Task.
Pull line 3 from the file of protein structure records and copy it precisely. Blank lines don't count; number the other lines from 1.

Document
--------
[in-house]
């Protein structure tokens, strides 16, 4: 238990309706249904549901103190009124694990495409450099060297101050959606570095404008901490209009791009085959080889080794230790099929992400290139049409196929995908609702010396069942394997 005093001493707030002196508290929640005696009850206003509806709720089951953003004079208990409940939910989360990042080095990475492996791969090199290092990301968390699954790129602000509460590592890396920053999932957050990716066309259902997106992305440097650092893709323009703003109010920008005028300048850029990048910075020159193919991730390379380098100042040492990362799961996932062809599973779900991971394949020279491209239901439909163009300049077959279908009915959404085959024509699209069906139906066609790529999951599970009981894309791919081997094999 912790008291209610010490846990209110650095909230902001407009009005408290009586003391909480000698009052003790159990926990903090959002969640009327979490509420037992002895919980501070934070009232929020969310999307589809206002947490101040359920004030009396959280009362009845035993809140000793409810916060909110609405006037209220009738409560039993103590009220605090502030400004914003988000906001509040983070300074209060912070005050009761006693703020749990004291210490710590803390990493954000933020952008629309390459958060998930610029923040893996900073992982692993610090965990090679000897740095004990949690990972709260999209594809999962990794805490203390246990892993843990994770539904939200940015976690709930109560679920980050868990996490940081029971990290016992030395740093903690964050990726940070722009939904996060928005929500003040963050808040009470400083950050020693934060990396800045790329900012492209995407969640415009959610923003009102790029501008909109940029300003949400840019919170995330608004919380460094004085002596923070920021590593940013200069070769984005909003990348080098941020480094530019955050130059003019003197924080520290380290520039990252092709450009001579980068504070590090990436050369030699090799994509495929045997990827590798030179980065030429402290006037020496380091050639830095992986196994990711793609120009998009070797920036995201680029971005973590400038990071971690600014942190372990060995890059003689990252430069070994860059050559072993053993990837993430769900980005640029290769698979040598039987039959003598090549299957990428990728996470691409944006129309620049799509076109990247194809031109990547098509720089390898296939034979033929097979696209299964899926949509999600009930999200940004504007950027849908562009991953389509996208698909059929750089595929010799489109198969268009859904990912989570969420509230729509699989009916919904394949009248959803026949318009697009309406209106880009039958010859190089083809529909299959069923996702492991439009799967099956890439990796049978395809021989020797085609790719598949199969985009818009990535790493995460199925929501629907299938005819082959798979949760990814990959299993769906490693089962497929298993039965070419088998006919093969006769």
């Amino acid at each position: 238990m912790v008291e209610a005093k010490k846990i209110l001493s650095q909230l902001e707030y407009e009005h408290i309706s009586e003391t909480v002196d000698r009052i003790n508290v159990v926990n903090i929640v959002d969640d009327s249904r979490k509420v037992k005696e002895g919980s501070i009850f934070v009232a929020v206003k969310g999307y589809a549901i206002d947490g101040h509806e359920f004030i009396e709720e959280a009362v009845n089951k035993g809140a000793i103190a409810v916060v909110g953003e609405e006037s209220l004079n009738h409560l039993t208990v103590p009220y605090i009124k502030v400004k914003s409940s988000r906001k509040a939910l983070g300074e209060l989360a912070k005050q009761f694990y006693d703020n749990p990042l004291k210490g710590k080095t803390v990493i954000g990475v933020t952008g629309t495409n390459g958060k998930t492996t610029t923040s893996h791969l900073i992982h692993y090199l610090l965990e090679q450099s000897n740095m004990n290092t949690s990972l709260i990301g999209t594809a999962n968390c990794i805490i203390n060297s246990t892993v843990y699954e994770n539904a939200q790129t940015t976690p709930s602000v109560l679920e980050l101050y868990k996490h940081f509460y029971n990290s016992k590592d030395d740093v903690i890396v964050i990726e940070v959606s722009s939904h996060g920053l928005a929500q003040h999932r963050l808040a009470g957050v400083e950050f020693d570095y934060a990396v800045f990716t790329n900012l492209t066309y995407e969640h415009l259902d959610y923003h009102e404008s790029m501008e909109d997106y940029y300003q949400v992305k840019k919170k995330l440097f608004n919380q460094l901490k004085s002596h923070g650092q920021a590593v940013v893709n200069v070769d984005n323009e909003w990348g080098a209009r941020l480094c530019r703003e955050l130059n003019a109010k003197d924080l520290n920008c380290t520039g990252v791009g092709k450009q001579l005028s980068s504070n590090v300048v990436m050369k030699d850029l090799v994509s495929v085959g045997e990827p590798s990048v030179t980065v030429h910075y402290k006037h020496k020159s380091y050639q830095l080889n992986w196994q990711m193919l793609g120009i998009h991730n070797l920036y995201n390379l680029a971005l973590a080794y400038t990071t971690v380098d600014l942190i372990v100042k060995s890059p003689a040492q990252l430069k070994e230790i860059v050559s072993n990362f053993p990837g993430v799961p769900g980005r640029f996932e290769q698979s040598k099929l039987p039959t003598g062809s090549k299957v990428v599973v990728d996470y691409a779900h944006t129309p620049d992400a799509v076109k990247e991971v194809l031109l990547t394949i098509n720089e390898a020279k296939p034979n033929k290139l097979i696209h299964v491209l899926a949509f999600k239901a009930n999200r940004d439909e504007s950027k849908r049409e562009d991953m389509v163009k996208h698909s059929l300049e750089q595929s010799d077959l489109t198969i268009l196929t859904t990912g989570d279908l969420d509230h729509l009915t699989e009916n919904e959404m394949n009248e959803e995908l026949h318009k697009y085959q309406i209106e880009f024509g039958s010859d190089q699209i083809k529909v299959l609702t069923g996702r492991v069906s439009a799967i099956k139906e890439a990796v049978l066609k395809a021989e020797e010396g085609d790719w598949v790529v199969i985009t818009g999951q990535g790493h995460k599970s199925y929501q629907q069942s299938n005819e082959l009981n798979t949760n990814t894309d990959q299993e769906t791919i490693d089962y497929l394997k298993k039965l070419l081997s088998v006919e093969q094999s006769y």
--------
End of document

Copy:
């Amino acid at each position: 238990m912790v008291e209610a005093k010490k846990i209110l001493s650095q909230l902001e707030y407009e009005h408290i309706s009586e003391t909480v002196d000698r009052i003790n508290v159990v926990n903090i929640v959002d969640d009327s249904r979490k509420v037992k005696e002895g919980s501070i009850f934070v009232a929020v206003k969310g999307y589809a549901i206002d947490g101040h509806e359920f004030i009396e709720e959280a009362v009845n089951k035993g809140a000793i103190a409810v916060v909110g953003e609405e006037s209220l004079n009738h409560l039993t208990v103590p009220y605090i009124k502030v400004k914003s409940s988000r906001k509040a939910l983070g300074e209060l989360a912070k005050q009761f694990y006693d703020n749990p990042l004291k210490g710590k080095t803390v990493i954000g990475v933020t952008g629309t495409n390459g958060k998930t492996t610029t923040s893996h791969l900073i992982h692993y090199l610090l965990e090679q450099s000897n740095m004990n290092t949690s990972l709260i990301g999209t594809a999962n968390c990794i805490i203390n060297s246990t892993v843990y699954e994770n539904a939200q790129t940015t976690p709930s602000v109560l679920e980050l101050y868990k996490h940081f509460y029971n990290s016992k590592d030395d740093v903690i890396v964050i990726e940070v959606s722009s939904h996060g920053l928005a929500q003040h999932r963050l808040a009470g957050v400083e950050f020693d570095y934060a990396v800045f990716t790329n900012l492209t066309y995407e969640h415009l259902d959610y923003h009102e404008s790029m501008e909109d997106y940029y300003q949400v992305k840019k919170k995330l440097f608004n919380q460094l901490k004085s002596h923070g650092q920021a590593v940013v893709n200069v070769d984005n323009e909003w990348g080098a209009r941020l480094c530019r703003e955050l130059n003019a109010k003197d924080l520290n920008c380290t520039g990252v791009g092709k450009q001579l005028s980068s504070n590090v300048v990436m050369k030699d850029l090799v994509s495929v085959g045997e990827p590798s990048v030179t980065v030429h910075y402290k006037h020496k020159s380091y050639q830095l080889n992986w196994q990711m193919l793609g120009i998009h991730n070797l920036y995201n390379l680029a971005l973590a080794y400038t990071t971690v380098d600014l942190i372990v100042k060995s890059p003689a040492q990252l430069k070994e230790i860059v050559s072993n990362f053993p990837g993430v799961p769900g980005r640029f996932e290769q698979s040598k099929l039987p039959t003598g062809s090549k299957v990428v599973v990728d996470y691409a779900h944006t129309p620049d992400a799509v076109k990247e991971v194809l031109l990547t394949i098509n720089e390898a020279k296939p034979n033929k290139l097979i696209h299964v491209l899926a949509f999600k239901a009930n999200r940004d439909e504007s950027k849908r049409e562009d991953m389509v163009k996208h698909s059929l300049e750089q595929s010799d077959l489109t198969i268009l196929t859904t990912g989570d279908l969420d509230h729509l009915t699989e009916n919904e959404m394949n009248e959803e995908l026949h318009k697009y085959q309406i209106e880009f024509g039958s010859d190089q699209i083809k529909v299959l609702t069923g996702r492991v069906s439009a799967i099956k139906e890439a990796v049978l066609k395809a021989e020797e010396g085609d790719w598949v790529v199969i985009t818009g999951q990535g790493h995460k599970s199925y929501q629907q069942s299938n005819e082959l009981n798979t949760n990814t894309d990959q299993e769906t791919i490693d089962y497929l394997k298993k039965l070419l081997s088998v006919e093969q094999s006769y």